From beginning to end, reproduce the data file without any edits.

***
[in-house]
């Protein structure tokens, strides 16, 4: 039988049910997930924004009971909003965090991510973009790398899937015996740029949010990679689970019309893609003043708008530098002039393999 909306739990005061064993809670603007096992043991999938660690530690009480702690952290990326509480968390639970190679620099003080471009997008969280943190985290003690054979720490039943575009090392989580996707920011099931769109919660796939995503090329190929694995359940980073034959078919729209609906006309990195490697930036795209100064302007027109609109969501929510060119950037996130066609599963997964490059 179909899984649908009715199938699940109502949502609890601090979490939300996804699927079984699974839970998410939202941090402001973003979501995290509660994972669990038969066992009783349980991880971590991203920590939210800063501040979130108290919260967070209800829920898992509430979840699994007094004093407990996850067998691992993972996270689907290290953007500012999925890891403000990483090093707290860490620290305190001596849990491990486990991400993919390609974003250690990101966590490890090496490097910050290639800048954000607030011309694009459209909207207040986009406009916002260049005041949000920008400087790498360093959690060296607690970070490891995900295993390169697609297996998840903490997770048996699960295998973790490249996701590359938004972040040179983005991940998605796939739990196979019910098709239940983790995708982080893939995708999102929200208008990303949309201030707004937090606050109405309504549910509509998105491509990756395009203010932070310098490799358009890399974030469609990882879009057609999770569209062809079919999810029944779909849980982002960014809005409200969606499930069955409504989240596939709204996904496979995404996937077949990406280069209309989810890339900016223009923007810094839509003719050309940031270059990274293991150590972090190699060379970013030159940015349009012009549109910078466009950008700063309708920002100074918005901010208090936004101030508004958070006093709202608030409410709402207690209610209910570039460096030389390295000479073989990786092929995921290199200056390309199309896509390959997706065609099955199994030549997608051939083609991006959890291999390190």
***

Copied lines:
[in-house]
């Protein structure tokens, strides 16, 4: 039988049910997930924004009971909003965090991510973009790398899937015996740029949010990679689970019309893609003043708008530098002039393999 909306739990005061064993809670603007096992043991999938660690530690009480702690952290990326509480968390639970190679620099003080471009997008969280943190985290003690054979720490039943575009090392989580996707920011099931769109919660796939995503090329190929694995359940980073034959078919729209609906006309990195490697930036795209100064302007027109609109969501929510060119950037996130066609599963997964490059 179909899984649908009715199938699940109502949502609890601090979490939300996804699927079984699974839970998410939202941090402001973003979501995290509660994972669990038969066992009783349980991880971590991203920590939210800063501040979130108290919260967070209800829920898992509430979840699994007094004093407990996850067998691992993972996270689907290290953007500012999925890891403000990483090093707290860490620290305190001596849990491990486990991400993919390609974003250690990101966590490890090496490097910050290639800048954000607030011309694009459209909207207040986009406009916002260049005041949000920008400087790498360093959690060296607690970070490891995900295993390169697609297996998840903490997770048996699960295998973790490249996701590359938004972040040179983005991940998605796939739990196979019910098709239940983790995708982080893939995708999102929200208008990303949309201030707004937090606050109405309504549910509509998105491509990756395009203010932070310098490799358009890399974030469609990882879009057609999770569209062809079919999810029944779909849980982002960014809005409200969606499930069955409504989240596939709204996904496979995404996937077949990406280069209309989810890339900016223009923007810094839509003719050309940031270059990274293991150590972090190699060379970013030159940015349009012009549109910078466009950008700063309708920002100074918005901010208090936004101030508004958070006093709202608030409410709402207690209610209910570039460096030389390295000479073989990786092929995921290199200056390309199309896509390959997706065609099955199994030549997608051939083609991006959890291999390190």